Hyattsville, city (1990 pop. 13,864), Prince Georges co., W central Md., a suburb of Washington, D.C.; inc. 1886. Hyattsville is a residential community with some light industry and commercial activity. It is located in an area of major housing development and service industries, particularly for middle-income families who work in Washington, D.C.

Hyattsville is a city in Prince George's County, Maryland, United States.


The city was named for its founder, Christopher Clark Hyatt. He purchased his first parcel of land in the area in March 1845. He thought the proximity to the Baltimore & Ohio Railroad tracks and the telegraph lines made the area a good site for a town, and the surrounding farmlands were soon subdivided into housing lots. The name Hyattsville was being used for the settlement by 1859.

As a community inside the Capital Beltway, Hyattsville enjoys easy access to Washington and Baltimore by the West Hyattsville and Prince George's Plaza stops on the Metro subway system's Green Line or by MARC commuter rail trains on the Camden Line in the neighboring town of Riverdale Park.

The historic district of the city is home to a number of Victorian houses built in the late 1880s and Sears bungalows and Arts & Crafts houses built between the wars (late 1910s and early 1940s).

In 1982, a portion of the city was placed on the National Register of Historic Places as the Hyattsville Historic District; the district was extended in late 2004.

The city was involved in a minor controversy in April 2006. In the episode airing April 27, the Geena Davis television series Commander in Chief depicted Hyattsville as having the highest murder rate in the United States; it also indirectly depicted the town as being an urban ghetto dominated by poor minorities. The city and Prince George's County were very upset at ABC. On May 1, ABC formally apologized to both the city and county.

Recent Changes

The city has undergone a major redevelopment over the last decade, including new a residential and retail development in the Arts District downtown and University Town Center, which is located across Belcrest Road from The Mall at Prince Georges. UTC contains residential condos, student housing, office buildings, a public plaza, and retail space, including Regal Royale Cinemas 14, Three Brothers Italian Restaurant, Carolina Kitchen, Wild Onion, Gifford's Ice Cream, Five Guys Burgers & Fries, Qdoba Mexican Grill, Smoothie King, Old Dominion Brewhouse, Original Soup Man, and other shopping and eating establishments.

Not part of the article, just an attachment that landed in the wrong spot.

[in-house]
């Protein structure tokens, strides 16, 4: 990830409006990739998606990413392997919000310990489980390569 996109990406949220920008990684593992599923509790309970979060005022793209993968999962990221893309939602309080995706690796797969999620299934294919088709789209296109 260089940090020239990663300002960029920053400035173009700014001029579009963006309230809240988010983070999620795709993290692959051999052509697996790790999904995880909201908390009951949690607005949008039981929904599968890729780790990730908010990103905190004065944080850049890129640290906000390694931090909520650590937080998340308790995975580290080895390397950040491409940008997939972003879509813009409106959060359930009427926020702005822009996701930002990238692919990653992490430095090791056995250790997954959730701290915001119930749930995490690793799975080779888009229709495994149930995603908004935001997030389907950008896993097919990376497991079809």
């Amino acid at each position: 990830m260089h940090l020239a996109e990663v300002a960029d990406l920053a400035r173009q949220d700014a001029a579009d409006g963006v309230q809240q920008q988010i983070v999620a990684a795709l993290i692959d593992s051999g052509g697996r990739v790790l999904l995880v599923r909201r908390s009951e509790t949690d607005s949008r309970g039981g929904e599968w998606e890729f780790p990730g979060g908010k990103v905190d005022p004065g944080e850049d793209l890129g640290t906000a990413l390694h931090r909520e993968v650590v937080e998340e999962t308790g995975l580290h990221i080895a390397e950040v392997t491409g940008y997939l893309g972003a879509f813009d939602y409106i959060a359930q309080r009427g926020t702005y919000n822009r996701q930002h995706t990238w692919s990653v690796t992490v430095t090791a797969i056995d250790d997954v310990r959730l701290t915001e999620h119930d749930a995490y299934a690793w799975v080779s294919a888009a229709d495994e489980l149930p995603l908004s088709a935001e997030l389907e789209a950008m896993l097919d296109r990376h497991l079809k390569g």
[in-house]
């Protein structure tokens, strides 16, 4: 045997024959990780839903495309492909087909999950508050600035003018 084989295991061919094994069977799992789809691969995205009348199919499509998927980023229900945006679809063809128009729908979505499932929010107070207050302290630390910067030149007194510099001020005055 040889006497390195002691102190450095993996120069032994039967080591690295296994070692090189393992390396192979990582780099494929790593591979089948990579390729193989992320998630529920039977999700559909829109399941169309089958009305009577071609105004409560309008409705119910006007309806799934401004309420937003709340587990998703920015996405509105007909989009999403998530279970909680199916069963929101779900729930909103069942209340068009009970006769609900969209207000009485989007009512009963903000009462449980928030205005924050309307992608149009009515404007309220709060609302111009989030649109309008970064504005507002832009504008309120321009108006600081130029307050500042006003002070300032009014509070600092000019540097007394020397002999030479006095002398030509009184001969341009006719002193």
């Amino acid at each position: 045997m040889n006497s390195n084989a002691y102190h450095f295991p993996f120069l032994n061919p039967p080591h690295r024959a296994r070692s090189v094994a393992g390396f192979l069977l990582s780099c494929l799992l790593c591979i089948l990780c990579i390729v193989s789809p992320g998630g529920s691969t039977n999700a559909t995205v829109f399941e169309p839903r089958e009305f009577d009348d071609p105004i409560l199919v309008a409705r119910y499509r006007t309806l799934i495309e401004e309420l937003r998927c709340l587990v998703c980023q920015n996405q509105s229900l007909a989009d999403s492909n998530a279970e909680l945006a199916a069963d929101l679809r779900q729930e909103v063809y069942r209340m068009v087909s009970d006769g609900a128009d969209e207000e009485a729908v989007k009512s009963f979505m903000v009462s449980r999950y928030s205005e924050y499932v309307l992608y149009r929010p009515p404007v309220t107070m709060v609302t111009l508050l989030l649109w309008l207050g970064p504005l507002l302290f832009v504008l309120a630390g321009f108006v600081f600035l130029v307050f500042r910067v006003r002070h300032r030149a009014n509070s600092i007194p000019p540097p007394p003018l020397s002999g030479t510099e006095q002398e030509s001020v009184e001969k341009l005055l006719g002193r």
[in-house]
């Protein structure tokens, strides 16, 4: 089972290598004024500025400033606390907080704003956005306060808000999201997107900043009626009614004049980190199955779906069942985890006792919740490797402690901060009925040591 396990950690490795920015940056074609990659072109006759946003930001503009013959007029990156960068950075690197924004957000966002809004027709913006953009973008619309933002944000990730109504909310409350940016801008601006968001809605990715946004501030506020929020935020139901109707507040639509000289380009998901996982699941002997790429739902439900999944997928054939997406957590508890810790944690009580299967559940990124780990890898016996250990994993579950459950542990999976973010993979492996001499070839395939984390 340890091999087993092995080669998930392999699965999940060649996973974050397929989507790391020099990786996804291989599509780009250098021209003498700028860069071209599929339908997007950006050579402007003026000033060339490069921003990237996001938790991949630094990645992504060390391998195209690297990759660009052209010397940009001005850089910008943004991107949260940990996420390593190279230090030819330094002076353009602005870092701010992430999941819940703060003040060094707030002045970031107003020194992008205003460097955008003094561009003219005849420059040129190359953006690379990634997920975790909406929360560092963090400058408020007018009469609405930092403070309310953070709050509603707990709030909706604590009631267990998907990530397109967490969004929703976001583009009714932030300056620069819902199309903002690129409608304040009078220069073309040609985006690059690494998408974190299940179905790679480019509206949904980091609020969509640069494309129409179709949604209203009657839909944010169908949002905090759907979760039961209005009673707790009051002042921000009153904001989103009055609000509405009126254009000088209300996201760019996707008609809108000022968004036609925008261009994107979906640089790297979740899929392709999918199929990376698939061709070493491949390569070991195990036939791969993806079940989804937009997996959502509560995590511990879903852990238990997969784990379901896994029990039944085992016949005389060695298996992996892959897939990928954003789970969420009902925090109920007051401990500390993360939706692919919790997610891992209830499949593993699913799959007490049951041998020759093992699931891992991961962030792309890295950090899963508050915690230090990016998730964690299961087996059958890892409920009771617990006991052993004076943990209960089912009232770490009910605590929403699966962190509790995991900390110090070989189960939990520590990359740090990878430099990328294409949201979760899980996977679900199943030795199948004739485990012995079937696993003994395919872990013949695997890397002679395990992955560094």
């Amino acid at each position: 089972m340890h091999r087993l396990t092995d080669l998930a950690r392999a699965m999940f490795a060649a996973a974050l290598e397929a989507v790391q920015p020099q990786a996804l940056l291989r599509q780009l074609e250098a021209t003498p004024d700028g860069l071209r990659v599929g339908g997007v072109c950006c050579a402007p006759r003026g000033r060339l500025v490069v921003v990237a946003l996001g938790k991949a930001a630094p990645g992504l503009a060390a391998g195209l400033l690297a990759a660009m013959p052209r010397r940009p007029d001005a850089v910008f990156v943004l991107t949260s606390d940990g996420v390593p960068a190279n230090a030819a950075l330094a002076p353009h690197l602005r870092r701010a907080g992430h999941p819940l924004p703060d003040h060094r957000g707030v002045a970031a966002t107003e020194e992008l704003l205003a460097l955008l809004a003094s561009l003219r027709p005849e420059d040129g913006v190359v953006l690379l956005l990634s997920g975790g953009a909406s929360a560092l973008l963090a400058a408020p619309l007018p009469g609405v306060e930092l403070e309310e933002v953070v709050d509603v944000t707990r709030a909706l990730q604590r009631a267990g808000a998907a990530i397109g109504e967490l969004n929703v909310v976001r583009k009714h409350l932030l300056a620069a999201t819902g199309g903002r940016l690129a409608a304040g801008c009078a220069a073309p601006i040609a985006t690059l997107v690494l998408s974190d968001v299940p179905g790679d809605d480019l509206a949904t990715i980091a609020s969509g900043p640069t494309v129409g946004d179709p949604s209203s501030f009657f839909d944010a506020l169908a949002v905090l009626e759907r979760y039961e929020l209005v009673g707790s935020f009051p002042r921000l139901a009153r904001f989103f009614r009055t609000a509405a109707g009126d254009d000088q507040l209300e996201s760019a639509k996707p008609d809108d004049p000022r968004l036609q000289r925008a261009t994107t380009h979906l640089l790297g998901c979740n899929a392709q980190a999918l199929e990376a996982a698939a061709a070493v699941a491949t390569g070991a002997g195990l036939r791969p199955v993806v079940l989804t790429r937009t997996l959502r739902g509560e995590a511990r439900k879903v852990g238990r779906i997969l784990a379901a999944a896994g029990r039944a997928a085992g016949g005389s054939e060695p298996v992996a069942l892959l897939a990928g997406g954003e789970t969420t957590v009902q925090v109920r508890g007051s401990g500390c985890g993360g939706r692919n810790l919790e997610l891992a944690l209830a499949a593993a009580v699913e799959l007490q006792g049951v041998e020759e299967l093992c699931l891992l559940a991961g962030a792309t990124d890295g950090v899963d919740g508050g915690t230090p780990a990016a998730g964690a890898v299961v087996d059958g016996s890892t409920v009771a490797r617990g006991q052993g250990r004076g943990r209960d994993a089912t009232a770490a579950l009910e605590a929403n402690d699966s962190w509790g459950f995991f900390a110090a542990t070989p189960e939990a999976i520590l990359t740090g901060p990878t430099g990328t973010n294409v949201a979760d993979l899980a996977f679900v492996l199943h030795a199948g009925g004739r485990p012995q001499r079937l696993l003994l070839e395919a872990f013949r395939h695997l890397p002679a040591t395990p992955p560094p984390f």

The National Center for Health Statistics, part of the Department of Health and Human Services, is headquartered in Hyattsville and located at University Town Center.


Hyattsville is located at (38.956910, -76.951270).

According to the United States Census Bureau, the city has a total area of 2.5 square miles (6.4 km²), of which, 2.43 square miles (6.3 km²) of it is land and 0.04 square miles (0.1 km²) of it (1.38%) is water.

Crime and Misrepresentation

(taken from the Community Legacy Revitalization Plan) "The City of Hyattsville is often misrepresented in the local news media leading people to believe crime is a problem. Accidents and criminal activities that occur in unincorporated areas outside the City limits but within a Hyattsville zip code are often reported as occurring within Hyattsville. Although Hyattsville maintains its own nationally accredited full-service police department to serve City residents, the negative public perception of the Prince George’s County Police Department also contributes to this issue. The Organization for the City of Hyattsville’s Identity (ORCHID) is working in conjunction with the City’s Police Department to address the mis-identification of Hyattsville. The Hyattsville Police Department reports that the overall crime rate in Hyattsville decreased 12% from January to November, 2002. Of the crimes reported in 2002, 81% were related to non-violent crimes against property (breaking and entering, stolen vehicles, theft, arson); crimes against people, (homicide, rape, robbery, carjacking, assault), increased slightly. Hyattsville maintains an overall low crime rate compared to nearby communities. Of the City’s five wards, Ward 1 experienced the highest crime rate and Ward 2 experienced the lowest rate."